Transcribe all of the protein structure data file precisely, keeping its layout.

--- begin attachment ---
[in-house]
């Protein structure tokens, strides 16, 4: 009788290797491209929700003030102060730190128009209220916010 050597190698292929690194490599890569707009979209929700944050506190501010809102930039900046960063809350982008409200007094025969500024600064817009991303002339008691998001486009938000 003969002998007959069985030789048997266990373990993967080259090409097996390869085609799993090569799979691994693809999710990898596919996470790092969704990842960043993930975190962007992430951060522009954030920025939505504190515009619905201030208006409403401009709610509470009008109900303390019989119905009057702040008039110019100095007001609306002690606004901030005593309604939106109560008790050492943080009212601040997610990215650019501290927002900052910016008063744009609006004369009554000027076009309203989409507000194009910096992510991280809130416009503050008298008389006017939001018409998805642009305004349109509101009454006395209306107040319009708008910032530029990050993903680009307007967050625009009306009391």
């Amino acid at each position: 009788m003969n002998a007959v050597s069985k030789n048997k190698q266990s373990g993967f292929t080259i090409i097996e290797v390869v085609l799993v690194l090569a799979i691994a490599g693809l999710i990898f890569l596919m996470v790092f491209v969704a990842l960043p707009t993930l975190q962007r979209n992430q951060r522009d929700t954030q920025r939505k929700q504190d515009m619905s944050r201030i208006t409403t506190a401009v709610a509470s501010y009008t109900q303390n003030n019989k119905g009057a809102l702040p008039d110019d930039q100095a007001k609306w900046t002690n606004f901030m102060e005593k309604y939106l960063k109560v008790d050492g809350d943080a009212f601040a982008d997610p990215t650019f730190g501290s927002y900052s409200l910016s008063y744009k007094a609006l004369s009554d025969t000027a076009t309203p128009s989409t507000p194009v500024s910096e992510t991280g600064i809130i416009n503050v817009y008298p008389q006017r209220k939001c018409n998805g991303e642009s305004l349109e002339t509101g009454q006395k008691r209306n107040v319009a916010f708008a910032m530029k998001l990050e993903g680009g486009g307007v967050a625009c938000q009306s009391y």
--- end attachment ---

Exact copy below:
[in-house]
């Protein structure tokens, strides 16, 4: 009788290797491209929700003030102060730190128009209220916010 050597190698292929690194490599890569707009979209929700944050506190501010809102930039900046960063809350982008409200007094025969500024600064817009991303002339008691998001486009938000 003969002998007959069985030789048997266990373990993967080259090409097996390869085609799993090569799979691994693809999710990898596919996470790092969704990842960043993930975190962007992430951060522009954030920025939505504190515009619905201030208006409403401009709610509470009008109900303390019989119905009057702040008039110019100095007001609306002690606004901030005593309604939106109560008790050492943080009212601040997610990215650019501290927002900052910016008063744009609006004369009554000027076009309203989409507000194009910096992510991280809130416009503050008298008389006017939001018409998805642009305004349109509101009454006395209306107040319009708008910032530029990050993903680009307007967050625009009306009391």
């Amino acid at each position: 009788m003969n002998a007959v050597s069985k030789n048997k190698q266990s373990g993967f292929t080259i090409i097996e290797v390869v085609l799993v690194l090569a799979i691994a490599g693809l999710i990898f890569l596919m996470v790092f491209v969704a990842l960043p707009t993930l975190q962007r979209n992430q951060r522009d929700t954030q920025r939505k929700q504190d515009m619905s944050r201030i208006t409403t506190a401009v709610a509470s501010y009008t109900q303390n003030n019989k119905g009057a809102l702040p008039d110019d930039q100095a007001k609306w900046t002690n606004f901030m102060e005593k309604y939106l960063k109560v008790d050492g809350d943080a009212f601040a982008d997610p990215t650019f730190g501290s927002y900052s409200l910016s008063y744009k007094a609006l004369s009554d025969t000027a076009t309203p128009s989409t507000p194009v500024s910096e992510t991280g600064i809130i416009n503050v817009y008298p008389q006017r209220k939001c018409n998805g991303e642009s305004l349109e002339t509101g009454q006395k008691r209306n107040v319009a916010f708008a910032m530029k998001l990050e993903g680009g486009g307007v967050a625009c938000q009306s009391y």